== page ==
Under their contracts, search firms are not bound to provide all the services many might expect, Finkelstein said. Of the contracts reviewed, 51 percent included on-list reference check services and 46 percent included off-list reference checks. Some contracts included other due diligence services -- but many of those services came with an additional fee.
Degree checks were included in 23 percent of contracts but could be added for an additional fee in another 20 percent. Media checks were included in 20 percent of searches and could be added for a fee in 2 percent more. Credit reports were included in 12 percent of contracts and available for a fee in 20 percent, criminal record checks were included in 10 percent of contracts and available for a fee in 21 percent, and checks with departments of motor vehicles were included in 8 percent of contracts and available for an extra fee in 16 percent.
Total estimated fees -- including indirect or administrative fees but not other fees like travel reimbursements -- varied widely between two-year and four-year institutions. Fees averaged $53,536 at two-year institutions and $101,607 at four-year institutions. Differences weren’t as pronounced between presidential and provost searches, however. Lumping two-year and four-year institutions together, presidential searches came with fees estimated at an average of $88,194. Provost searches had an average estimate of $84,833.
Most contracts called for calculating fees based on a fixed-price model or a percentage model. The fixed-price model was used in 52 percent of searches, while a percentage of a leader’s base salary was used in calculations in 25 percent of searches. That percentage of base salary used to calculate fees varied from 30-33 percent -- and 22 percent of searches included bonuses in their calculations.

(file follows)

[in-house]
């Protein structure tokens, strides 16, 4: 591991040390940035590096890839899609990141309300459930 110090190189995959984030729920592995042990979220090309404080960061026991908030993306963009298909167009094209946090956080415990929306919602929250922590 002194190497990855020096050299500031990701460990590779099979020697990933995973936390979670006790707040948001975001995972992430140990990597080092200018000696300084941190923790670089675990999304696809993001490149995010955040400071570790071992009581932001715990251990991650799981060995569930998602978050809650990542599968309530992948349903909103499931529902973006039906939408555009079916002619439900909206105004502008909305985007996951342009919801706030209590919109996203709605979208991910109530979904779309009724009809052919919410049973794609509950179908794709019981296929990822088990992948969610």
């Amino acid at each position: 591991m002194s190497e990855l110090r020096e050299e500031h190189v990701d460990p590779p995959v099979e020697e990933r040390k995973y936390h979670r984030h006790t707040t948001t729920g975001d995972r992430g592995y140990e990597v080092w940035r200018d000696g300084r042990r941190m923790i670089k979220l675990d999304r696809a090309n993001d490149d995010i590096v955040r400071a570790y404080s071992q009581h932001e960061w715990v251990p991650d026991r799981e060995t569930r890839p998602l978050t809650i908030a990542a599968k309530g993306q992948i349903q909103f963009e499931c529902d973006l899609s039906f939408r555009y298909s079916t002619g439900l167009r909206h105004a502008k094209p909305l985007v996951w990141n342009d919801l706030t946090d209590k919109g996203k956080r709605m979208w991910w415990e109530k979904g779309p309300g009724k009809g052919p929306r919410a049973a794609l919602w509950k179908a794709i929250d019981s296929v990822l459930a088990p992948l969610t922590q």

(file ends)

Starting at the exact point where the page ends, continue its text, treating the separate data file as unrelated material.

Finkelstein’s research also showed that a majority of contracts, 57 percent, were prepared by search firms, instead of the hiring colleges or universities.
There are backers and detractors of universities using executive search firms. Some have argued that spending on university searches is an investment that pays off, with the right university presidents able to boost donations and improve standings.
A recent University of Virginia law school graduate is suing the U.S. Department of Education, alleging that the department has illegally mandated that colleges abandon due process protections when adjudicating sexual assault cases. In particular, the lawsuit focuses on the department's directive that colleges use a low standard of proof called preponderance of evidence. The department's Office for Civil Rights instructed colleges to use this standard in a 2011 Dear Colleague letter.